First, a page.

How to take credit for the cloud

Now that everyone is getting into cloud computing, it’s difficult to decide who is responsible for the best, and worst, of each project.

Every success has many parents, but all failures are orphans. If the ownership of cloud computing becomes complicated, how can you make this work in your favour?

Insight, a global systems integrator which recently notched its millionth ‘seat’ in the cloud, claims to have a fairly good overview of cloud buying patterns.

It takes its orders from people with all kinds of titles these days. “We speak to CIOs, CFOs, COOs, CMOs and CTOs,” says Ashley Gatehouse, Insight’s marketing director. “They’ve all got a different approach.”

It sounds like there are lot of chiefs but not enough engineers. One of the most strategically important skills, in the boom and bust years of the cloud, will be political acumen. How will you be able to take credit for any work of genius, while making sure your fingerprints are not found on any scenes of cloud crashes?

We asked industry experts for their tips. 

Five tips for taking Credit where it’s due:

1. Make sure you're there from the start

“The biggest fear for a CIO today is if the CFO finds out first and grabs the ball, staking out the cloud computing opportunity before the CIO gets there,” said David Angwin, marketing director at Wyse. 

In a world in which new cloud applications arrive every day, and when they are marketed directly to department heads, it is vital the CIO is seen as the managing overlord who is delegating power to the regions. All successful projects need to have your brand on them and people need to understand they were channeled through you (if they were successful).

“You can do this by working with human resources and facilities departments to ensure the right purchasing policies and limits are in place and adhered to,” said Eoin Blacklock, MD of disaster recovery company KeepItSafe. Without that, no amount of policing by IT will prevent rogue applications being deployed.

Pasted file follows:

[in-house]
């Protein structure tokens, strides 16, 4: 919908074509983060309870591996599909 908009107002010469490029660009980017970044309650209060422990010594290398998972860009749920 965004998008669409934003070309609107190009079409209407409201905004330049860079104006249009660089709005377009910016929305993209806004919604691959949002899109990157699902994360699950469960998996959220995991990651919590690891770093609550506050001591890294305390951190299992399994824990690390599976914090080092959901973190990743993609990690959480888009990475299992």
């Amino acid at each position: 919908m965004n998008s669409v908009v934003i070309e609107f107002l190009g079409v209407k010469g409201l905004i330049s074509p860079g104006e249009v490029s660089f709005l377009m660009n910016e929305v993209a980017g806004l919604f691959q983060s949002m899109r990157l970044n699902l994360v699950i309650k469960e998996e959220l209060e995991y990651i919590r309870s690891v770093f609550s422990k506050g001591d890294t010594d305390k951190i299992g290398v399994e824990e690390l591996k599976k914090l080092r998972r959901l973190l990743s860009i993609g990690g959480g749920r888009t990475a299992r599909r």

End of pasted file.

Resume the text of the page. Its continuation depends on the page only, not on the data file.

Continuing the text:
Companies usually move with the speed of an ocean liner, so position yourself so you have good monitoring systems to see where the business processes are working well. If you can see the ship is headed for an iceberg, there’s plenty of time to jump in a lifeboat and blame someone else. If something is about to go wrong, appoint a deputy to take over from you and put all the pieces in place for them to take the blame when the house of cards collapses.

2. Run in front of the parade and pretend you are leading it

Make sure anyone who bypasses you and orders cloud services direct is seen to be enjoying your help, even if they don’t need it! It’s important that you are perceived as being the person who made it work.

“CIOs will get credit for making cloud computing work in real terms,” said Angwin. “They are in the best place to exert the control that's absolutely critical for success.”

“Business users who sign up for cloud services get their short quick fix but can expose an organisation to the potential dangers of data and processes being placed with external suppliers with no IT control.”

So make sure you spend a lot of time helping them out with their problems – even if they didn’t encounter any. Also, make sure everyone knows you’re doing it. It’s a tactic every jobsworth in Britain knows – create a panic over a non existent problem, then solve it – very publicly.

3. Play the Security Card

Mike Smart, Safenet’s solutions director, said security is an issue where you can’t lose.

"A CIO can claim credit for when the Virtual Cloudsject goes well by tackling the problem everyone else evades - security in the cloud and the trust it creates,” he said.

The great thing about an invisible threat is that nobody can prove the dragon never existed, or that you haven’t slain it.  

“The best and most cost effective way we see is to maintain control and ownership of information in the cloud is encryption,” said Smart.

“It’s proven technology that the CIO can own and govern the cloud service relationship with absolute control when they manage the keys.”

4. Train the Users

The great thing about cloud applications is they are generally simple, user friendly and call for less training. So what easier way to gain credit is there than to train the end users?

Pretend that what you are asking them to learn is very tricky and, when they pick up the system quickly, you will make the end users feel like geniuses. In return, they’ll have very positive associations with you.

Sarah Sherman, who was head of communication in Centrica's IT department, reported to the CIO and became a master of internal spin.